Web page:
The Washington Post reported that Commerce Secretary Wilbur Ross called on U.S. business to be more active, as they are currently  involved in only 2% of the construction projects in Latin America, compared to 19% by companies from Spain and 7% from China.
Brazil's Via Varejo Sees Sales Rising Over 30% in 2020 on Revamp
Brazilian electronics and appliances retailer Via Varejo SA (VVAR3.SA) sees total sales rising more than 30% in 2020 as it boosts capital spending and revamps operations to transform itself into a leading player in the sector. 
“The company should improve its performance quarter after quarter next year… Our mission is to achieve the biggest turnaround yet seen in Brazilian retail,” Chief Executive Roberto Fulchenberguer said in Via Varejo’s first meeting with investors and analysts since a management reshuffle (Reuters). 
Fulchenberguer’s remarks come six months after retail veteran Michael Klein and his family gained control of Via Varejo from GPA SA, a subsidiary of France’s Casino Guichard Perrachon SA. 
Since June, Via Varejo has replaced managers and started an overhaul of its business practices, including an internal probe that so far has found evidence of accounting fraud between the first quarter of 2018 and the second quarter of 2019.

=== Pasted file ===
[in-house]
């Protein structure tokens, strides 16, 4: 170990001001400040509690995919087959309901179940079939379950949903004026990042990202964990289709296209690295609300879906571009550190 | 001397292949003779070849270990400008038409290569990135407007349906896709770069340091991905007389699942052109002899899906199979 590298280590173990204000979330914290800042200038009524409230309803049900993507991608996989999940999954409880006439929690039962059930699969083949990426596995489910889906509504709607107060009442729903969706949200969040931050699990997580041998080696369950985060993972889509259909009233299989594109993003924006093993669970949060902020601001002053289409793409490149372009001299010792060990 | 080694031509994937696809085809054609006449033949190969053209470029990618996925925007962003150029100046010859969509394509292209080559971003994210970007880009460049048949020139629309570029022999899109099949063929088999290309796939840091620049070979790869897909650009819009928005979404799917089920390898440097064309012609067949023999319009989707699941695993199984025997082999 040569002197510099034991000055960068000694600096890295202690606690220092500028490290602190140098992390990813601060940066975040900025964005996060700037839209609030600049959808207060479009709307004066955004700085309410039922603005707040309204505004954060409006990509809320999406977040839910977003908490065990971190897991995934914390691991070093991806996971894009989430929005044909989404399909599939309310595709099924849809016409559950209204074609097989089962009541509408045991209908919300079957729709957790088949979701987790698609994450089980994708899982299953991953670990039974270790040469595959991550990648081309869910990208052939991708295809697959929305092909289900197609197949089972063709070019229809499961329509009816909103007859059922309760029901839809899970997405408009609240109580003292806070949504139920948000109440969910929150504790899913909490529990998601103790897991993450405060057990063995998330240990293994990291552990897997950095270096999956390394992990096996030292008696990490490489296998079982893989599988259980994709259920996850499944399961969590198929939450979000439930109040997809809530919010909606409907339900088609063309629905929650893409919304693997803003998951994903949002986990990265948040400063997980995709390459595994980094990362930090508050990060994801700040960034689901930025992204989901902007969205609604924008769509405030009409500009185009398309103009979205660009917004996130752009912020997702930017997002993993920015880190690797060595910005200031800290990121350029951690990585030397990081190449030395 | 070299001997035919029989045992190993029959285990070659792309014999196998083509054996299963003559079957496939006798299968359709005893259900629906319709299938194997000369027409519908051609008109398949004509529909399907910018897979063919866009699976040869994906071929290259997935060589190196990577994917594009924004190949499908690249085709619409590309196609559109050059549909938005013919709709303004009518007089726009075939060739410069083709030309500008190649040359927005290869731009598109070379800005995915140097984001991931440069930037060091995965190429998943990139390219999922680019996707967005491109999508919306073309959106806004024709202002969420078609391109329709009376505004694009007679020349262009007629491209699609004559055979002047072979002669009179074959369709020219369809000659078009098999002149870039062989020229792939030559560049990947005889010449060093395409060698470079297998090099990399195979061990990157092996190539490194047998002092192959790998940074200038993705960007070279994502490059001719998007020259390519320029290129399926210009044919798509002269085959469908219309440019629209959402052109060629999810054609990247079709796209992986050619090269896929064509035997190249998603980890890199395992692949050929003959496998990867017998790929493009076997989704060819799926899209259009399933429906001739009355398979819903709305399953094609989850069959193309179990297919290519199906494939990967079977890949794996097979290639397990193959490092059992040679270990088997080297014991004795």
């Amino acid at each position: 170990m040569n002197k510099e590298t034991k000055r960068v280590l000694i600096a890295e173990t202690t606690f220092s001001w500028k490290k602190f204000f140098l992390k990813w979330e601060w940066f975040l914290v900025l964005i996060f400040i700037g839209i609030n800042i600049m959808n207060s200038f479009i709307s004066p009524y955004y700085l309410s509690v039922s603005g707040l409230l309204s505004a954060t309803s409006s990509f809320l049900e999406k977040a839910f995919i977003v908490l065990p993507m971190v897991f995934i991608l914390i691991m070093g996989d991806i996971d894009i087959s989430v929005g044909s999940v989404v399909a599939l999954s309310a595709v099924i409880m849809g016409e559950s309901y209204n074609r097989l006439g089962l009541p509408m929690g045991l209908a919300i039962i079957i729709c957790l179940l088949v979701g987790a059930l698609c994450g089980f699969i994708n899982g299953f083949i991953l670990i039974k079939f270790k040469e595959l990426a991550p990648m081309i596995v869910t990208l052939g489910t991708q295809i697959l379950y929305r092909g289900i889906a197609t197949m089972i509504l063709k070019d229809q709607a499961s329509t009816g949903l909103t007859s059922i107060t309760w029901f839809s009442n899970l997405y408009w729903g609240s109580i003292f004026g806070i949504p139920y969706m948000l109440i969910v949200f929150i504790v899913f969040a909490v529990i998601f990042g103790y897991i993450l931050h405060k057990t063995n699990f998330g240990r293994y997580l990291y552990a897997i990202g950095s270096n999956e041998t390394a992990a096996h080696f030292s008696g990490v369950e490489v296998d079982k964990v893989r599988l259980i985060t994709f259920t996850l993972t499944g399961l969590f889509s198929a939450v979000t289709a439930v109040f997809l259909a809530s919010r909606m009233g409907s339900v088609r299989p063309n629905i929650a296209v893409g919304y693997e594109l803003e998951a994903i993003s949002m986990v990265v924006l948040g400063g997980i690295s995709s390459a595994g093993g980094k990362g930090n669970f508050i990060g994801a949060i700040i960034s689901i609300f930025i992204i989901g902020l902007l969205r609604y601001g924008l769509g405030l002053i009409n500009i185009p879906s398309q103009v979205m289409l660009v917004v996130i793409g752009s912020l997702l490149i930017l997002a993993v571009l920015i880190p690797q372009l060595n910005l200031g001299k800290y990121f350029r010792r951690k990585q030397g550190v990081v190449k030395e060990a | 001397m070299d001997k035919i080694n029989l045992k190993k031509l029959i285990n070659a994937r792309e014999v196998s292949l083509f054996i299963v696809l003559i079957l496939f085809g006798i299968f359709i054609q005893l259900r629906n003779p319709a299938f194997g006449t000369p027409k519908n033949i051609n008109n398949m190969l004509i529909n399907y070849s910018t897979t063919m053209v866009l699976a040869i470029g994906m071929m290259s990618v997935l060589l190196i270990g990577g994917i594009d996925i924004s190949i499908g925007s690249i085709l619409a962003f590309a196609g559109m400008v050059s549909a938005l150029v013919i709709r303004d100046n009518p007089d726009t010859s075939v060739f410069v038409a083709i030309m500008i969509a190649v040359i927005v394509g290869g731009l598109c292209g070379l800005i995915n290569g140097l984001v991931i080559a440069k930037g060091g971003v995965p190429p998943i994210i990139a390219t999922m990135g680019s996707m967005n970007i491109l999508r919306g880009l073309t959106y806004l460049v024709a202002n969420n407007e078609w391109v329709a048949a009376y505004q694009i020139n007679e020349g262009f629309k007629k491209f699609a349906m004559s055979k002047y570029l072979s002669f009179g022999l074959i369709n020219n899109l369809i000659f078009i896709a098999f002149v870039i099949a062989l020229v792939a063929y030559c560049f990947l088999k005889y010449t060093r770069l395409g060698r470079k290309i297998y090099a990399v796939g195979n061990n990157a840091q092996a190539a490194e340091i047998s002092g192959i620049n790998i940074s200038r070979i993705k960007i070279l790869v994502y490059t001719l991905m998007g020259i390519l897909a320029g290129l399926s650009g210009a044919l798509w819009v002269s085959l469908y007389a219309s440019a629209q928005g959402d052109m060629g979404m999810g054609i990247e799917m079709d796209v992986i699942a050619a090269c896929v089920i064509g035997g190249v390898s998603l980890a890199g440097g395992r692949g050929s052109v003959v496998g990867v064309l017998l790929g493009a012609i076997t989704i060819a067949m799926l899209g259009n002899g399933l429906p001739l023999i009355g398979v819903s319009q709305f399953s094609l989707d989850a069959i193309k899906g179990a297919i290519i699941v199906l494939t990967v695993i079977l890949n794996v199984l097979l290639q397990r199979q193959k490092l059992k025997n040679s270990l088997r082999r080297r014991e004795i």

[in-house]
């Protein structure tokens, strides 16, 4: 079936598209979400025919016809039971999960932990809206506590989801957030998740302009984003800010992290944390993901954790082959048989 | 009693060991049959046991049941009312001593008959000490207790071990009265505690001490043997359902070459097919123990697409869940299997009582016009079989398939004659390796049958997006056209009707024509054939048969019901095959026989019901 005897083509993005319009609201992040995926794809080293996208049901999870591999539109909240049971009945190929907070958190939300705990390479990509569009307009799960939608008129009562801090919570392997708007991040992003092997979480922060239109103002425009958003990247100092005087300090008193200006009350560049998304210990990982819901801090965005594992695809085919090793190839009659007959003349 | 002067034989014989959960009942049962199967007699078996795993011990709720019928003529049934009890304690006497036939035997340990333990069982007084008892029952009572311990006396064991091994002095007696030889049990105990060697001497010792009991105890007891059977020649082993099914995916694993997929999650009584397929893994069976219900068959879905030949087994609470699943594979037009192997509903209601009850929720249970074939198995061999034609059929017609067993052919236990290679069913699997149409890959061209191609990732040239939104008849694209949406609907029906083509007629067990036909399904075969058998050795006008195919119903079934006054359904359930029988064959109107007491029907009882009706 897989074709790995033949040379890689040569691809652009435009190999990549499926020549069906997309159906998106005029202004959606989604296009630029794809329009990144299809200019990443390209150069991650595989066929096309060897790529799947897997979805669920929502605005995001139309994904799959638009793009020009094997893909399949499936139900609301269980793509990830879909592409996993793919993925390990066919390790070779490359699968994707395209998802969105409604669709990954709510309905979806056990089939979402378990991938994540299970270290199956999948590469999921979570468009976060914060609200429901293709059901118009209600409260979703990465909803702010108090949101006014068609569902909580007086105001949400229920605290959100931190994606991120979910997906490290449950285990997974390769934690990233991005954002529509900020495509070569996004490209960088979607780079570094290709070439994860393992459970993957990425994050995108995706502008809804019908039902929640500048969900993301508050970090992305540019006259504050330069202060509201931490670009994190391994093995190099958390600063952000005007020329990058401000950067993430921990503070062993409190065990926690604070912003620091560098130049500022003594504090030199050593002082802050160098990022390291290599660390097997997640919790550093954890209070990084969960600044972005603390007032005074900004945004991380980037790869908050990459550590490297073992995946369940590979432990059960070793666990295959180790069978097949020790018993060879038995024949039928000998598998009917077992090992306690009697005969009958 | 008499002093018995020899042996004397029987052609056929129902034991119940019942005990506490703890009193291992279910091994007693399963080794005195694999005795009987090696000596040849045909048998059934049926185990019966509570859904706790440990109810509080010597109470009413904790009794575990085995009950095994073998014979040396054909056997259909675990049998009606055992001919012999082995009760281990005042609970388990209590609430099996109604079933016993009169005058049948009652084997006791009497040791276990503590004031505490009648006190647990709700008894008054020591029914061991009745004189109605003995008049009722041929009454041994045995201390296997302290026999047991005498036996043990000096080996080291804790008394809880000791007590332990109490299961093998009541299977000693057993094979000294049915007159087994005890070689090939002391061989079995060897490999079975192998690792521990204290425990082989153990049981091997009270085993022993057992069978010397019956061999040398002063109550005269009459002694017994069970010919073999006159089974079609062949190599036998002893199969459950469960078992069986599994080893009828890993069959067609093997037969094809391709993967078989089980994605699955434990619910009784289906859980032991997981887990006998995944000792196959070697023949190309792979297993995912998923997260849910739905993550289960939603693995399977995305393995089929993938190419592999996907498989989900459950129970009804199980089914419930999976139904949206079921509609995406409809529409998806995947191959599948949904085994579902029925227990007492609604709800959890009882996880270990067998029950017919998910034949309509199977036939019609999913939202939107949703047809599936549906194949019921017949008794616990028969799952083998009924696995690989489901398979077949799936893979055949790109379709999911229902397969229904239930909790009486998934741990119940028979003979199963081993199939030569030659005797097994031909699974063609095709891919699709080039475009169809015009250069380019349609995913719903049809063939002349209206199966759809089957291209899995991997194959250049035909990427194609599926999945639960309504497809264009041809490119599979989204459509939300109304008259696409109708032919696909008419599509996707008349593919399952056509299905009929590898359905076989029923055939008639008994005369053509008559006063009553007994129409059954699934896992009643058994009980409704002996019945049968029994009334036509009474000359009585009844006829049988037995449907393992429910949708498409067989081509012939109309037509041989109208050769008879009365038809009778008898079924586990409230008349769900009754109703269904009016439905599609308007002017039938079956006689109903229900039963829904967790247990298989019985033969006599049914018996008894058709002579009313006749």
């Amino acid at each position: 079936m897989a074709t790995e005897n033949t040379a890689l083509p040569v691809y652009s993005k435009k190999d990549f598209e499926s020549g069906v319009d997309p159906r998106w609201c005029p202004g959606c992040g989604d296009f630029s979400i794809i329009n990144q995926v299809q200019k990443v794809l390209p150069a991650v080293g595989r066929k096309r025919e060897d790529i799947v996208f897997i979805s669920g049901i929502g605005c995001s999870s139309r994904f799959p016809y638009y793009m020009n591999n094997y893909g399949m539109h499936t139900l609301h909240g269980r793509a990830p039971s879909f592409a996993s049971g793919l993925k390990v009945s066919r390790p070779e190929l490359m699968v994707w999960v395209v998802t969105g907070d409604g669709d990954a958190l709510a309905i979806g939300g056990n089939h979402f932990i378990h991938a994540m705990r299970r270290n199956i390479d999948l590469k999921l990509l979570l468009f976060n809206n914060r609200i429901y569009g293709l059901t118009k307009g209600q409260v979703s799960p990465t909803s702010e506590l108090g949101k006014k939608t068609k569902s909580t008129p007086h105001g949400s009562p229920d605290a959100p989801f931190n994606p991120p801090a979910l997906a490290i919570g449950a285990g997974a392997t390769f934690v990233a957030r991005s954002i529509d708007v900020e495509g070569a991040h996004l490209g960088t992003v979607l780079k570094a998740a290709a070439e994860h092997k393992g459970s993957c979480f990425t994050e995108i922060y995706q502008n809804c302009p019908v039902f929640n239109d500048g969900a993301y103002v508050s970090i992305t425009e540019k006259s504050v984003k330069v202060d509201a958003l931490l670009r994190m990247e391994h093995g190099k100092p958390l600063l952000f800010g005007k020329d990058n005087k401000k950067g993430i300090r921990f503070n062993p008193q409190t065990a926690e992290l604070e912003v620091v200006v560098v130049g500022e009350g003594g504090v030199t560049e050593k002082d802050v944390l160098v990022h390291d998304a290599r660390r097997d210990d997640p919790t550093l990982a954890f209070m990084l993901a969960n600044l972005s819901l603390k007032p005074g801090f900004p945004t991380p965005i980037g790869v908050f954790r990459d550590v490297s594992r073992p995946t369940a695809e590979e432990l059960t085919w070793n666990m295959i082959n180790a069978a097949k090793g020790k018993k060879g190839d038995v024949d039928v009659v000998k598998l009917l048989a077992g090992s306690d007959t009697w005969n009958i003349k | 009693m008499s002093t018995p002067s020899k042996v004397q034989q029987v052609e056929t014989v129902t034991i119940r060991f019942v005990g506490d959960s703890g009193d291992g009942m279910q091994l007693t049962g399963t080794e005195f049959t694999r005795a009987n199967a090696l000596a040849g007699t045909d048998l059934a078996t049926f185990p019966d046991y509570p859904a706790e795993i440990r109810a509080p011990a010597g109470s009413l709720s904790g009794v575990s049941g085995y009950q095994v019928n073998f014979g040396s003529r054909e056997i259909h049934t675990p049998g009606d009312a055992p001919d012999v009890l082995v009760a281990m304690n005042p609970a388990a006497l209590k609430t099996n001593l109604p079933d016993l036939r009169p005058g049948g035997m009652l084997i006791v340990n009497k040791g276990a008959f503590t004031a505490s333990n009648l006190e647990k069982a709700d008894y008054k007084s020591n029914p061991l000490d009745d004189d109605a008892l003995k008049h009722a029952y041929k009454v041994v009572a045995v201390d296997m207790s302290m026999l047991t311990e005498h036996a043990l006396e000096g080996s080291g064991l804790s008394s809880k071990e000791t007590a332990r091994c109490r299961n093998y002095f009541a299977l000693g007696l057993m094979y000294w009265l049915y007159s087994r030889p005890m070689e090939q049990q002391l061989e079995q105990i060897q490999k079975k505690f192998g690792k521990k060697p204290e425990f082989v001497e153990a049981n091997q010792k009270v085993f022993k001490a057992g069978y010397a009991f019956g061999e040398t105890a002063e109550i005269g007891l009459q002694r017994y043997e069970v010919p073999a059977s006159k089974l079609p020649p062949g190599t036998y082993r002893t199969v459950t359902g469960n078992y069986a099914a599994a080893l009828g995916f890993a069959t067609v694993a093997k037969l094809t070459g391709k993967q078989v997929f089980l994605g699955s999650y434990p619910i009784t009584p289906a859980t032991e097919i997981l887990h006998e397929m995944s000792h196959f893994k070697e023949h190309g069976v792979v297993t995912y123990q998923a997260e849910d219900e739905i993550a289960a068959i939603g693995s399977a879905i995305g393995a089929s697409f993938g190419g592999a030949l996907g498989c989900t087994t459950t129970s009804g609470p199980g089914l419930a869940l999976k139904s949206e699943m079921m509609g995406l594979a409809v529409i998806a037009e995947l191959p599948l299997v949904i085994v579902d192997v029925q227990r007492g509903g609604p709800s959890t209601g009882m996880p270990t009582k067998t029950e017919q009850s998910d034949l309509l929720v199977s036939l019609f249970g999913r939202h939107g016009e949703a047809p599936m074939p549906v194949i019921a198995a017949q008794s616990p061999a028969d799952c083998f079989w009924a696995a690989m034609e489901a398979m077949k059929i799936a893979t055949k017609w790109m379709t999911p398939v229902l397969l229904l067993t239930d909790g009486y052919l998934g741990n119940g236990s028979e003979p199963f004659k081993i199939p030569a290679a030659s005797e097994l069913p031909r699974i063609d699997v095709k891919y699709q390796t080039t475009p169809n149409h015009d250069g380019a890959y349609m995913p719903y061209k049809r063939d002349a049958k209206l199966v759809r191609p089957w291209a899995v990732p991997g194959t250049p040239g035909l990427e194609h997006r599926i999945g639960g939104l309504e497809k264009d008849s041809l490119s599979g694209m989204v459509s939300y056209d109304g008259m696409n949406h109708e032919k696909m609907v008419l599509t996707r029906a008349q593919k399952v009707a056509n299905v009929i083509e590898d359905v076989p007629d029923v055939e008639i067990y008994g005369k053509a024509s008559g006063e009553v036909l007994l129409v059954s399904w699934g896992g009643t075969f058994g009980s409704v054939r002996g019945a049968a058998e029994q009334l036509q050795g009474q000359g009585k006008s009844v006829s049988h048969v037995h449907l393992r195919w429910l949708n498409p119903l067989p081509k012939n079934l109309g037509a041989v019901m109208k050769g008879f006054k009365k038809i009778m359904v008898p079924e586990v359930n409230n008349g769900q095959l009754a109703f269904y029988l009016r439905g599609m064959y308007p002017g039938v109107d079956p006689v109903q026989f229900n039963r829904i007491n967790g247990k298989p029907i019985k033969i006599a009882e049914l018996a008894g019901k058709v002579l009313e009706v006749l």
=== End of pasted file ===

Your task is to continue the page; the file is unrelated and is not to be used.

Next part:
“In this business there is no such thing as scoring a goal with the hand… It’s as simple as buying and selling properly,” Chief Financial Officer Orivaldo Padilha said.
For now, the company estimates a cash burn of 900 million reais (approximately 221.4 million USD) related to provisions over the next three to four years. 
As reported by Reuters, in the fourth quarter alone, Via Varejo sees an impact of up to 1.4 billion reais on its “bottom line” stemming from irregularities.
When asked if the company plans to sue former controller GPA in connection with the probe, Padilha said there is not enough information to determine appropriate judicial measures. 
“So far all individuals involved in the accounting fraud were mid-level executives of Via Varejo, but the investigation is still ongoing,” he said.
Shares in Via Varejo have jumped almost 56% since November 13, when the company announced the start of the probe. 
2020 Expansion
Reuters reports that Via Varejo aims to boost capital expenditure to 700-800 million reais next year, compared with 322 million reais in the first nine months of 2019.